Pan-European distributors benefit from specific economies of scale. Wider geographical spread implies more subscriber revenues and the possibility to develop infrastructure, opportunity to create synergies in technology and harmonization of devices and services. It is important to note –as the authors stressed - that the majority of distribution companies are also strongly vertically integrated into the value chain of audiovisual services: they are producing and packaging as well as distributing content. The development of pan-European distribution groups has been influenced by a range of circumstances including liberalization and privatization of national telecommunications markets; digitalization and the development of broadband networks which facilitated telecommunications services’ delivery of audiovisual content.
The report offers an overview of television channels and companies in the European Union and candidate countries, focusing on pan-European groups – those companies that operate across a range of countries in Europe - based on a selection of major players, giving a summary of the state of play of concentration at the national level about broadcasting markets and pay TV distribution markets. The development of concentration over time is also presented.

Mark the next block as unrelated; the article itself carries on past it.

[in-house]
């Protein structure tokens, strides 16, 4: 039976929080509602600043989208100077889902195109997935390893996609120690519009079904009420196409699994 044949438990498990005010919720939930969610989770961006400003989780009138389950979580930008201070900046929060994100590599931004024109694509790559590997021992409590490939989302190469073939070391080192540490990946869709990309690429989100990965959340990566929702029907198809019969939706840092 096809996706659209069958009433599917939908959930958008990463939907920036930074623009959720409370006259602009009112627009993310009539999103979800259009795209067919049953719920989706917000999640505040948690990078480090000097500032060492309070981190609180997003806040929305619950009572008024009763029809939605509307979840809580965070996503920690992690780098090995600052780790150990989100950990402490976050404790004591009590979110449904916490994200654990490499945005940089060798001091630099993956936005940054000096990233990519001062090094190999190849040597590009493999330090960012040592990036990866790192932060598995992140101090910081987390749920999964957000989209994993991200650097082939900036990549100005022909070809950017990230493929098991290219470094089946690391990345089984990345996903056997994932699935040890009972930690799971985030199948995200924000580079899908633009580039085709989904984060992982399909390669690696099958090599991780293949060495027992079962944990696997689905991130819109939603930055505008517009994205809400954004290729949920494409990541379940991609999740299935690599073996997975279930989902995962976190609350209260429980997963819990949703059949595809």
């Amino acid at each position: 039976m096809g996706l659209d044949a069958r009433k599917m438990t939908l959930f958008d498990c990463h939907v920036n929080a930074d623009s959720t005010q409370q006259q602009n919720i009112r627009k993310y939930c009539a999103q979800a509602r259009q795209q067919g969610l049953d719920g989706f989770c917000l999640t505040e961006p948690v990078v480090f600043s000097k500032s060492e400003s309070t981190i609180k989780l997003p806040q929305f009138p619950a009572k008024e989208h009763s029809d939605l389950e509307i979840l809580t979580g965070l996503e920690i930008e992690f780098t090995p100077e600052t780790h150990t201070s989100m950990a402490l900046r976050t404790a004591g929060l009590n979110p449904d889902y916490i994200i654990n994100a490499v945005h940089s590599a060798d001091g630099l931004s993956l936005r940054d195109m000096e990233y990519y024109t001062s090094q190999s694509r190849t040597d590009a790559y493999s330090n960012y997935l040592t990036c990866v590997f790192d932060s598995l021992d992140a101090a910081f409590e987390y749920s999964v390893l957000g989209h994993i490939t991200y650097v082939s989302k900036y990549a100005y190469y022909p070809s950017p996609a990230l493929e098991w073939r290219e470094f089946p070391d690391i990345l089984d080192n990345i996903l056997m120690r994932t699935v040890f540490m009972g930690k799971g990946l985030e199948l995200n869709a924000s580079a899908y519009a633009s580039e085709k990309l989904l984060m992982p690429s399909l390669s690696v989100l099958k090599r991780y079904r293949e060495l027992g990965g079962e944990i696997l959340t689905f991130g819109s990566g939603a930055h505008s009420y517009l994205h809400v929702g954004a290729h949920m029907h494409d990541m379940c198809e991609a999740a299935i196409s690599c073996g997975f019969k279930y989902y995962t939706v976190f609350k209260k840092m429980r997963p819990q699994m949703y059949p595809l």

The analysis is based on MAVISE database, which is developed by the European Audiovisual Observatory.
Methodological clarifications and a frame of references about developments in the concentration of TV audiences in Europe are provided at the beginning of the report.
Profiles of a selection of significant media groups operating in Europe in the fields of broadcasting, on-demand and audiovisual service distribution are also included. The selection is by no means exhaustive and includes six of the fifteen most important pan-European distribution groups. This list of fifteen would include Altice, Deutsche Telekom AG, Liberty Global Group, M7 Group, Orange (France Telecom), RCS/RDS, Sky Plc, Telefonica, Telekom Austria Group, Telenor, Teliasonera, United Media Group, VIASAT/ Modern Times Group, Vivendi, Vodafone Group plc.
This “multi-country” broadcasters are pan-European actors with channels that play an important role in various national markets (for example CEME, RTL, MTG, Sanoma) and tend to be generalist free to air channels with a high market share. In addition the general strategy of these groups has been to establish companies in each country to launch channels, or buy into existing channels (and eventually increase ownership shares). Most of these companies have also developed niche channels which may be available free to air over the DTT networks (since the implementation of digital terrestrial television) or as pay-TV over the cable, satellite and IPTV platforms.
Pan-European groups tend to establish in one or two European countries as a hub from which to license their pan-European channels for broadcast throughout Europe. Such hubs include the UK, the Czech Republic, the Netherlands and to a less extent Spain and Bulgaria. Tags:
The content of this article can be used according to the terms of Creative Commons: Attribution-NonCommercial 4.0 International (CC BY-NC 4.0) . To do so use the the wording "this article was originally published on the Resource Centre on Media Freedom in Europe" including a direct active link to the original article page.